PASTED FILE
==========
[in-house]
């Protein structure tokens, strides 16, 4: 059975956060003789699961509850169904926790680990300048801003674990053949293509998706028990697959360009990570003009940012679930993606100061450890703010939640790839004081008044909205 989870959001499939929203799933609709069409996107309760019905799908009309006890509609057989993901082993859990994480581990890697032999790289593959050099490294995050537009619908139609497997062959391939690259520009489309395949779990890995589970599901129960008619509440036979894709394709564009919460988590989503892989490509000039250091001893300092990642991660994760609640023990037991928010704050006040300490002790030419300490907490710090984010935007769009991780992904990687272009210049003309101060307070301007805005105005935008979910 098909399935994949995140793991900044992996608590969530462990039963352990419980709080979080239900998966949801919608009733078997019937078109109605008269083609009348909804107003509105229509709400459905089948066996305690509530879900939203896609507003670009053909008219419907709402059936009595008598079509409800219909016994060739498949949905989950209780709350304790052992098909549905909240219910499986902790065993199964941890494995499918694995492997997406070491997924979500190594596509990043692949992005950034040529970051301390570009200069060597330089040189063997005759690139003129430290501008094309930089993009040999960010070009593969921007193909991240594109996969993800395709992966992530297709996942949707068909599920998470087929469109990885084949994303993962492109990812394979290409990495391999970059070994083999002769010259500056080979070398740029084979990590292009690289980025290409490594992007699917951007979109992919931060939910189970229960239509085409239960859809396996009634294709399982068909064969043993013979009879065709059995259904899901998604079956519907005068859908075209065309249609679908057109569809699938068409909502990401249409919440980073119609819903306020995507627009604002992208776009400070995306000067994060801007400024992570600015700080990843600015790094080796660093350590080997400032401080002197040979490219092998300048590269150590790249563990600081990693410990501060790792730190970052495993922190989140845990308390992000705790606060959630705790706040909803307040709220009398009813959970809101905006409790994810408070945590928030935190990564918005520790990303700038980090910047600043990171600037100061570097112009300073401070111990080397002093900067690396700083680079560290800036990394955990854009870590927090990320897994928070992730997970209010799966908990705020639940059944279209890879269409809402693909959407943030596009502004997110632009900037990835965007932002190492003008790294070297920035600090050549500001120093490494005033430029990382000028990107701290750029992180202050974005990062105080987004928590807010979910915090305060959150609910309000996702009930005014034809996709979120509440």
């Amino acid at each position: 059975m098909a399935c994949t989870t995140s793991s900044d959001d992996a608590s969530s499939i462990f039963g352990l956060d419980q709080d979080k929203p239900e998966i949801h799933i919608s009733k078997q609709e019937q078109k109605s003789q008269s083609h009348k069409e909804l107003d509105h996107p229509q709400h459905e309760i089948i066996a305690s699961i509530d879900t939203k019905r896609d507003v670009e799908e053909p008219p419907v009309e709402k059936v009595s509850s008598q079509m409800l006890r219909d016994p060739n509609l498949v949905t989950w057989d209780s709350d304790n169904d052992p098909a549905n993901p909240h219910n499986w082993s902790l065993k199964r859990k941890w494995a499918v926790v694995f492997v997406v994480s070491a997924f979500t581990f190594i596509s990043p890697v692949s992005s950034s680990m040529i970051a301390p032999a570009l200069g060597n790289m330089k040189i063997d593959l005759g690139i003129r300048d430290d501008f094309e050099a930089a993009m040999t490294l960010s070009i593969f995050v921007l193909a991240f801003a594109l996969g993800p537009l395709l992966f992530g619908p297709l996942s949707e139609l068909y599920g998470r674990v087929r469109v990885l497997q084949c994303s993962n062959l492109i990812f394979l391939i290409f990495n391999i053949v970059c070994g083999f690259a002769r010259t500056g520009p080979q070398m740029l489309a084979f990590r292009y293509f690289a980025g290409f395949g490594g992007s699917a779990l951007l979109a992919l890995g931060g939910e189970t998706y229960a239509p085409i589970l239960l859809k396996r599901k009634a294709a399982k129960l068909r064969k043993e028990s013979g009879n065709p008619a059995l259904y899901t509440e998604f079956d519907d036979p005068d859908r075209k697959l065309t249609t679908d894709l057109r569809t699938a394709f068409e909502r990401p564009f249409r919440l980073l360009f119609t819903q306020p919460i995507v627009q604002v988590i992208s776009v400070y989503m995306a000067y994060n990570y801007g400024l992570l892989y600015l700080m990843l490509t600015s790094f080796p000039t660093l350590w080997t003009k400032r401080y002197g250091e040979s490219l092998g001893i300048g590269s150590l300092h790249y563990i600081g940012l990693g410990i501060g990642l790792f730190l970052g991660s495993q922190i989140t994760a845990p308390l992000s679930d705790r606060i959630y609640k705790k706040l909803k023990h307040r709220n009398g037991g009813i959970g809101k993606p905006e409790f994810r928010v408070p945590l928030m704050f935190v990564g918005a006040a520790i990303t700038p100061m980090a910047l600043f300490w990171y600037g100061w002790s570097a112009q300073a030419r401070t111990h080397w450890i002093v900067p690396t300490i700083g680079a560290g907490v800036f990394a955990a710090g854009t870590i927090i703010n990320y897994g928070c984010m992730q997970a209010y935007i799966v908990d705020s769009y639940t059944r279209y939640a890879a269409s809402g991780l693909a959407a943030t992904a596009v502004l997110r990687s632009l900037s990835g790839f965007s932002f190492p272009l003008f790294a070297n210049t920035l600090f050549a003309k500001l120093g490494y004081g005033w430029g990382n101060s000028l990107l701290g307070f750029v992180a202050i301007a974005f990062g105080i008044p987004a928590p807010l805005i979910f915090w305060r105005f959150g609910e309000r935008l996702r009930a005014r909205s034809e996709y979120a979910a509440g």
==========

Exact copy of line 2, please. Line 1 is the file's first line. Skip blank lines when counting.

């Protein structure tokens, strides 16, 4: 059975956060003789699961509850169904926790680990300048801003674990053949293509998706028990697959360009990570003009940012679930993606100061450890703010939640790839004081008044909205 989870959001499939929203799933609709069409996107309760019905799908009309006890509609057989993901082993859990994480581990890697032999790289593959050099490294995050537009619908139609497997062959391939690259520009489309395949779990890995589970599901129960008619509440036979894709394709564009919460988590989503892989490509000039250091001893300092990642991660994760609640023990037991928010704050006040300490002790030419300490907490710090984010935007769009991780992904990687272009210049003309101060307070301007805005105005935008979910 098909399935994949995140793991900044992996608590969530462990039963352990419980709080979080239900998966949801919608009733078997019937078109109605008269083609009348909804107003509105229509709400459905089948066996305690509530879900939203896609507003670009053909008219419907709402059936009595008598079509409800219909016994060739498949949905989950209780709350304790052992098909549905909240219910499986902790065993199964941890494995499918694995492997997406070491997924979500190594596509990043692949992005950034040529970051301390570009200069060597330089040189063997005759690139003129430290501008094309930089993009040999960010070009593969921007193909991240594109996969993800395709992966992530297709996942949707068909599920998470087929469109990885084949994303993962492109990812394979290409990495391999970059070994083999002769010259500056080979070398740029084979990590292009690289980025290409490594992007699917951007979109992919931060939910189970229960239509085409239960859809396996009634294709399982068909064969043993013979009879065709059995259904899901998604079956519907005068859908075209065309249609679908057109569809699938068409909502990401249409919440980073119609819903306020995507627009604002992208776009400070995306000067994060801007400024992570600015700080990843600015790094080796660093350590080997400032401080002197040979490219092998300048590269150590790249563990600081990693410990501060790792730190970052495993922190989140845990308390992000705790606060959630705790706040909803307040709220009398009813959970809101905006409790994810408070945590928030935190990564918005520790990303700038980090910047600043990171600037100061570097112009300073401070111990080397002093900067690396700083680079560290800036990394955990854009870590927090990320897994928070992730997970209010799966908990705020639940059944279209890879269409809402693909959407943030596009502004997110632009900037990835965007932002190492003008790294070297920035600090050549500001120093490494005033430029990382000028990107701290750029992180202050974005990062105080987004928590807010979910915090305060959150609910309000996702009930005014034809996709979120509440």